High Risk Pregnancy Indicators and Diagnosis (Q&A)


So, when we think about what makes a woman high risk again we typically divide it into a
maternal indication or a fetal indication or sometimes it’s the
maternal-fetal pair indication. So, thinking about maternal indications…
anytime a woman has an underlying medical condition…people often know about high blood pressure, diabetes but it could be asthma, a seizure disorder, a thyroid disorder, prior history of a corrected heart problem, you
know, renal disease, kidney disease, anything… any underlying medical problem – that
qualifies a patient for high-risk. Now within that we kind of stratify
patients in terms of high-risk-high-risk or low-risk-high-risk and we can make plans accordingly. Again, any mother issue. The other
issues that can come from the maternal side is if they’ve had a prior poor obstetrical outcome or a prior adverse outcome. Examples of that could be a woman who delivered a baby at say nineteen weeks gestation. That’s a time
when unfortunately a fetus can’t survive and so that really ends as a miscarriage and
there are many reasons why that sometimes can happen, so that’s a woman that would
be high-risk. Say it’s a woman who doesn’t have high
blood pressure but she developed something called preeclamsia, which is the high
blood pressure that’s unique to pregnancy in a prior pregnancy… she too then can be high-risk. Those are just examples. One real common one is gestational diabetes. Every pregnant woman is at risk for gestational diabetes and everybody gets screened for that. Now, in terms of the fetal indications…fetal indications typically can be a chromosomal problem…people often know about Down syndrome but there are many other chromosomal problems, a
structural anomaly with the fetus so when we’re doing ultrasound we can detect
intra cranial abnormality, cardiac abnormality, renal abnormality, bowel, pretty much any organ system that we can see by ultrasound we can and have found abnormalities in those areas and if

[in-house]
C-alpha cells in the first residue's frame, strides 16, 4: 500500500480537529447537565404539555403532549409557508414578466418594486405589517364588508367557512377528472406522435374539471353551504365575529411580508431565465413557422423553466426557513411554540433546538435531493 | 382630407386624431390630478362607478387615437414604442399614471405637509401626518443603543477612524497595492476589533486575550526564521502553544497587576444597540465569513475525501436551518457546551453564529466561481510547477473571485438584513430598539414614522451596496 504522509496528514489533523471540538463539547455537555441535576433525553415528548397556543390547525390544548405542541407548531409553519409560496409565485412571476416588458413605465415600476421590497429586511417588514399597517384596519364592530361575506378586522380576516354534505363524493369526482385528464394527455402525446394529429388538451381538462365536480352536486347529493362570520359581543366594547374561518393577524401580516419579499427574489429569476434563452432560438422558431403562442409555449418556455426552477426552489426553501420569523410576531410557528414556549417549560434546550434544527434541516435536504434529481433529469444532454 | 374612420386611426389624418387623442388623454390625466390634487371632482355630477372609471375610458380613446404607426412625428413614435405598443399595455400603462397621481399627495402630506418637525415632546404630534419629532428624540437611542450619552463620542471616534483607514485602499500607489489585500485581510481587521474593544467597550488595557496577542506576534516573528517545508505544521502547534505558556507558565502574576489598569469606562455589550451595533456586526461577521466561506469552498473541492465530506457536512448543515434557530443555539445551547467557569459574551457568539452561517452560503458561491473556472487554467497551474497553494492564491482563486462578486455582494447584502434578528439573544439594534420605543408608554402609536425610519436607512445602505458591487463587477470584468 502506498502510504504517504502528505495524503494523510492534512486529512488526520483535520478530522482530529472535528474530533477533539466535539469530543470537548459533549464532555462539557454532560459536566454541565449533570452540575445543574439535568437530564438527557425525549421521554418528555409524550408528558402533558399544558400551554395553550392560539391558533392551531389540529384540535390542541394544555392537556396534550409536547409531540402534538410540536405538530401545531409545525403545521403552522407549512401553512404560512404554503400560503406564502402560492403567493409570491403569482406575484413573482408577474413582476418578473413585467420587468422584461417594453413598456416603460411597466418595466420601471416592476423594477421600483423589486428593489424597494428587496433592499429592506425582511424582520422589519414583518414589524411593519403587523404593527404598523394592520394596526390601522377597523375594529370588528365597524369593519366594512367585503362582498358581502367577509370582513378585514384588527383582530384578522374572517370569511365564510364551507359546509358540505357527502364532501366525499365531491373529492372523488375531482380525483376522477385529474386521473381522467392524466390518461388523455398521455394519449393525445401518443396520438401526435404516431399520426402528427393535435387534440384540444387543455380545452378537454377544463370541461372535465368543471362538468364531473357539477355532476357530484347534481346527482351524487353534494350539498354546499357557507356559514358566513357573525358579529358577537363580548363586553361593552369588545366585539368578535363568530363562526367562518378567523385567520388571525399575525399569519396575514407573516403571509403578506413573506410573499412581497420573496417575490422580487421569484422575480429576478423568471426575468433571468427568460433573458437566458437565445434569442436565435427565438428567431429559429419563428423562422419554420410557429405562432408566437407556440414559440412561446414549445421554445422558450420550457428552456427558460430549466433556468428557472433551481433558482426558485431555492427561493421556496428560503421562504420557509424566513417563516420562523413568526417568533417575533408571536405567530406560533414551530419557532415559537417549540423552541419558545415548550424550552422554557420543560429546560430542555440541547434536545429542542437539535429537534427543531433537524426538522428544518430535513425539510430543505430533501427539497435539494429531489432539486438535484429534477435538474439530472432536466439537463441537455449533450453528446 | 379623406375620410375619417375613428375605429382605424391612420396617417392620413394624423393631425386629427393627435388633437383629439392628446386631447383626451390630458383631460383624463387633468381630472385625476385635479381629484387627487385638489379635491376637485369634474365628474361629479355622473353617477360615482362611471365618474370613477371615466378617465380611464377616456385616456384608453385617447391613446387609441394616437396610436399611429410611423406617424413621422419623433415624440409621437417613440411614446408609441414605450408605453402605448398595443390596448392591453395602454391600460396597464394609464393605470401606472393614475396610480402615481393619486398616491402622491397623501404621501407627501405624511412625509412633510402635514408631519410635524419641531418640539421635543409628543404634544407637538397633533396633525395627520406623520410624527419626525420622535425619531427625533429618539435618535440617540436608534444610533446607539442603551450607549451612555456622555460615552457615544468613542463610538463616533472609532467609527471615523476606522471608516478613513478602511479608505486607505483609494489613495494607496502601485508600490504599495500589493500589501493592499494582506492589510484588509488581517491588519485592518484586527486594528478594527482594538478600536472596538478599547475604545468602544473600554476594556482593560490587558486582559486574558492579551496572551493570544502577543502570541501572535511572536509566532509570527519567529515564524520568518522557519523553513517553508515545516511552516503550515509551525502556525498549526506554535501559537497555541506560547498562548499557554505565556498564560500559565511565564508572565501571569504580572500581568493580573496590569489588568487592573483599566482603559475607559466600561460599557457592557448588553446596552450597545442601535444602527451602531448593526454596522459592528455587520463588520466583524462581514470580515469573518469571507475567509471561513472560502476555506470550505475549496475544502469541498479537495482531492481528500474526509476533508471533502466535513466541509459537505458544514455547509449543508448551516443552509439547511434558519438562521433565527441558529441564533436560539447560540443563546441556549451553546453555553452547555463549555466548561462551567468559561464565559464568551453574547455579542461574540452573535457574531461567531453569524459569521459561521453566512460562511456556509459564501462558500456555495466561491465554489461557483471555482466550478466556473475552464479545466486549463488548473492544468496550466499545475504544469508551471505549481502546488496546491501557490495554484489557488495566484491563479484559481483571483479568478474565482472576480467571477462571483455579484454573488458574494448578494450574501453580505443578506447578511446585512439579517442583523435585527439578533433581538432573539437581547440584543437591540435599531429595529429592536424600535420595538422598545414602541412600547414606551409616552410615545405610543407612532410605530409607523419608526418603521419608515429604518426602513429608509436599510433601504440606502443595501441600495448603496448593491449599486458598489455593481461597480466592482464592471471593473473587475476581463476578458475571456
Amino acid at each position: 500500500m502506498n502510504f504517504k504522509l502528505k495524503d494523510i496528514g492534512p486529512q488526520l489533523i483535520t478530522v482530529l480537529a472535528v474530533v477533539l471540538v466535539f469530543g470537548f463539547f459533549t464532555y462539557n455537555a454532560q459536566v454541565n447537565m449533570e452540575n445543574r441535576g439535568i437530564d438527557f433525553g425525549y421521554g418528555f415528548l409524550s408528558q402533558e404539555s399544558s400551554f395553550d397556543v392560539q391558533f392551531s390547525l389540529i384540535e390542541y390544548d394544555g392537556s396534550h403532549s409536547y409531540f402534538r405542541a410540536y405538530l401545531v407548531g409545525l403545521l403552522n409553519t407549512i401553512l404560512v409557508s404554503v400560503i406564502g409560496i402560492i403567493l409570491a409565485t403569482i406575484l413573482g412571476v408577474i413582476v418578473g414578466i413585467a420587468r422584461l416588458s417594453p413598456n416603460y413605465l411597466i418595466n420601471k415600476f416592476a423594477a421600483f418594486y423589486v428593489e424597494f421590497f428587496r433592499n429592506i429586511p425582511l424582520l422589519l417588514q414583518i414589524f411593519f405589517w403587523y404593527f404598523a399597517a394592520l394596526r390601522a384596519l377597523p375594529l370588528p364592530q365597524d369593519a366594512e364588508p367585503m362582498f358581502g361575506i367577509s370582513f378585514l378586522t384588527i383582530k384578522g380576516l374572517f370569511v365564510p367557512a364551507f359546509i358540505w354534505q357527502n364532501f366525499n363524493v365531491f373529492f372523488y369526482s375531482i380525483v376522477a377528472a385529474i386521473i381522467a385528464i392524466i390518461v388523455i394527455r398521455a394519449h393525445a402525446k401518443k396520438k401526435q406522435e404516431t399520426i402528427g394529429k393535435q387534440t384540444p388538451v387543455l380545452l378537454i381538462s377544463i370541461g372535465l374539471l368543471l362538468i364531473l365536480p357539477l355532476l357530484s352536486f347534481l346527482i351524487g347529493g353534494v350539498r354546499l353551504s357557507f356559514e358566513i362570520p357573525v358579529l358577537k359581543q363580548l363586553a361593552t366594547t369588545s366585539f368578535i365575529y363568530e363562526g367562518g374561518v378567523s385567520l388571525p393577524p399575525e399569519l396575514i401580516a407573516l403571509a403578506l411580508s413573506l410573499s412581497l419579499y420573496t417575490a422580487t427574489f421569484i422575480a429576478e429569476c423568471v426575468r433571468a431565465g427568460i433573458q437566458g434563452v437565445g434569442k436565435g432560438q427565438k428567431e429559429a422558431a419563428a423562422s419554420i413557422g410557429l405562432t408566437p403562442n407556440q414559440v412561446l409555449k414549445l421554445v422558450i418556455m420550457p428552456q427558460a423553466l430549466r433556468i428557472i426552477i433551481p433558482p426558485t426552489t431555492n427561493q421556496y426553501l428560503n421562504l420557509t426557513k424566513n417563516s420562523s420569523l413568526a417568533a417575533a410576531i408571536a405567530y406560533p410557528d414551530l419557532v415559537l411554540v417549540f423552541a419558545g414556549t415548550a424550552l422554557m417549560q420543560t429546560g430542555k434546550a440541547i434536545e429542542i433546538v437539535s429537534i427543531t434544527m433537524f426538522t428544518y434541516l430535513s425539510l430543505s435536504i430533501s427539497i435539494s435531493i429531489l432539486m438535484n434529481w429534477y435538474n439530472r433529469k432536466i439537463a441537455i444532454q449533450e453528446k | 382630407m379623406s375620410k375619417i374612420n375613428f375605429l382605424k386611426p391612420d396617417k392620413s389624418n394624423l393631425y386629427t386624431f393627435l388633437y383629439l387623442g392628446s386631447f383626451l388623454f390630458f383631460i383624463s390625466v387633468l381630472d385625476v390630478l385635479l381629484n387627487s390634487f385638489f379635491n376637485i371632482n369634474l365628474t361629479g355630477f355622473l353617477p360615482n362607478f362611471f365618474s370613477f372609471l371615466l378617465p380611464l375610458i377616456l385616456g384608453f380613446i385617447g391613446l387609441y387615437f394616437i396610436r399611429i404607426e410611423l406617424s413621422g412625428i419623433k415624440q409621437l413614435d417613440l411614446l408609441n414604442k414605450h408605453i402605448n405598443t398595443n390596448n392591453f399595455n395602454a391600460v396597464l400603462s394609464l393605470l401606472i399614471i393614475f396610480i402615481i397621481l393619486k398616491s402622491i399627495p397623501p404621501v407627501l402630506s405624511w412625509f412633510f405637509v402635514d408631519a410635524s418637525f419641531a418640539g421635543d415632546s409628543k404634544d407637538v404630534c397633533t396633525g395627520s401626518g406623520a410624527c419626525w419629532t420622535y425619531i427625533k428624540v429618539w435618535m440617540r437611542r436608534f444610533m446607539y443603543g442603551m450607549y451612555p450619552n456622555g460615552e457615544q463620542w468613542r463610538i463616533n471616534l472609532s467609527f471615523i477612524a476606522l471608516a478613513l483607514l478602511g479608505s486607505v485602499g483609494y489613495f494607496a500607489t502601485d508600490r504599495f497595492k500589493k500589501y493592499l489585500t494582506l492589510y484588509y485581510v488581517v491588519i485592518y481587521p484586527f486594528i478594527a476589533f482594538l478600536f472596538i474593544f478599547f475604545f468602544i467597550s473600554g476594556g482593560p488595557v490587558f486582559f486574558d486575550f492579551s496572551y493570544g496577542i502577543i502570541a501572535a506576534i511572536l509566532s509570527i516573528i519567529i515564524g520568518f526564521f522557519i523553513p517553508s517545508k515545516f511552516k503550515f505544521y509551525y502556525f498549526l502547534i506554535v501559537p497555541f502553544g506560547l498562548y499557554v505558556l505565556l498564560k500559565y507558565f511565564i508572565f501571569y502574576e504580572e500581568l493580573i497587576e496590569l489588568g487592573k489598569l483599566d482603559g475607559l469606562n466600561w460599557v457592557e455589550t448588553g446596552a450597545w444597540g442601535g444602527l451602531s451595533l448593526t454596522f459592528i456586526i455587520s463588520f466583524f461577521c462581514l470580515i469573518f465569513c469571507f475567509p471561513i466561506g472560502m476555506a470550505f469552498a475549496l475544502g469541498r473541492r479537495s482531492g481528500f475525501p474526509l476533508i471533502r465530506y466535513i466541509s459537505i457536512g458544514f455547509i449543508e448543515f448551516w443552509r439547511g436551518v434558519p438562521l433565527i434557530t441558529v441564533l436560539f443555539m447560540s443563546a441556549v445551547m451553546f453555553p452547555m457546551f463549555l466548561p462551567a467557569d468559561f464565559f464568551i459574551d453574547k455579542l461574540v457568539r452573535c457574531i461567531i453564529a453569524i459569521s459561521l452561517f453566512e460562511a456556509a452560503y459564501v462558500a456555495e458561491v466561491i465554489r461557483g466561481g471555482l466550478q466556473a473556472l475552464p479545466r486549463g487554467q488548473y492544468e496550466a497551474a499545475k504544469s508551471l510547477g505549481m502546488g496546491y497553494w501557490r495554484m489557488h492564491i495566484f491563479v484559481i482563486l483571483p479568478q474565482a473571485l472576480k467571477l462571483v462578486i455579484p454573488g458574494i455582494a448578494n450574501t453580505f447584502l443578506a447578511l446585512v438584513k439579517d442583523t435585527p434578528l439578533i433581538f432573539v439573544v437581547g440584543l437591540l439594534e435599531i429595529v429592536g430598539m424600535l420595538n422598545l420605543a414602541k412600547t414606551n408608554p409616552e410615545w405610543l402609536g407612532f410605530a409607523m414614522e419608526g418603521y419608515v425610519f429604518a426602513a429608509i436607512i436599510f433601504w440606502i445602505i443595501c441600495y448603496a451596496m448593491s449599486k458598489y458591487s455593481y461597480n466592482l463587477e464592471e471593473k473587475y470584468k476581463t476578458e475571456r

that’s found, that doesn’t mean the pregnancy can’t go forward, doesn’t mean the mom can’t have a vaginal delivery, doesn’t mean a mom can’t deliver at term, but it does mean that to optimize
outcome of that baby we want to make sure we have all the resources available at the time of
delivery to make sure, again that outcome is optimized. So, that would be a high risk pregnancy. And then we get this mother-fetal
pair, you know, there’s something going on with both. An example: sometimes some of the chromosomal problems can have implications for the mother and so that pair then becomes high-risk. That’s just one example. How do we diagnose problems that you know, would make a patient become our
patient? So often, with ultrasound. So, most patients when they come to our
center they are low-risk. They’re coming to make sure everything is okay. Some people may not even understand exactly what’s going to happen here…they think they’re coming to know whether they’re having a boy or girl, so with ultrasound we essentially…I always describe to patients, “We’re looking from head to toe” and what we’re looking for again are structural abnormalities that may require their baby to need special attention at the time of delivery. There are other structural abnormalities that may group together and make us more
concerned about a genetic abnormality, whether it’s a
chromosomal or non-chromosomal genetic abnormality, we’re looking for signs of that.
I would share, and I think with patients it’s important for everyone to
understand that ultrasound’s not 100%. You know, ultrasound doesn’t speak to how smart your baby’s going to be or anything like that. It’s really looking at structure. That’s all it’s really doing. We know though from our experience that some of these structures, if they’re abnormal, can lend and lead itself to other diagnoses so
that’s what we’re looking for. Other things they can come up that we’re
looking for…has nothing to with ultrasound at all… sometimes it’s something – a mom has a
condition that also may relate to another condition so a mom presents with say, diabetes, we know
diabetes can affect many organ systems… the heart, the kidneys, the eyes, so we do additional testing to see, how’s everything else going. We may actually identify another organ
system that’s affected and that may have other implications for the pregnancy. An example of that…if we go forward with the
diabetes…if we find diabetes that actually is also affecting the kidneys we know pregnancies where mom has
diabetes and also kidney disease…they’re at higher risk of having a
preterm baby, they’re at higher risk of preeclampsia, which is the high blood pressure can occur with pregnancy They’re at higher risk for developing fetuses that don’t
grow appropriately and that will then lead us to additional testing. So, we consider ourselves to be kind of
investigators and people I think often always wonder
like, how do they figure that out, but it’s just because we know how things group together and how that
grouping could have implications for pregnancy prognosis.

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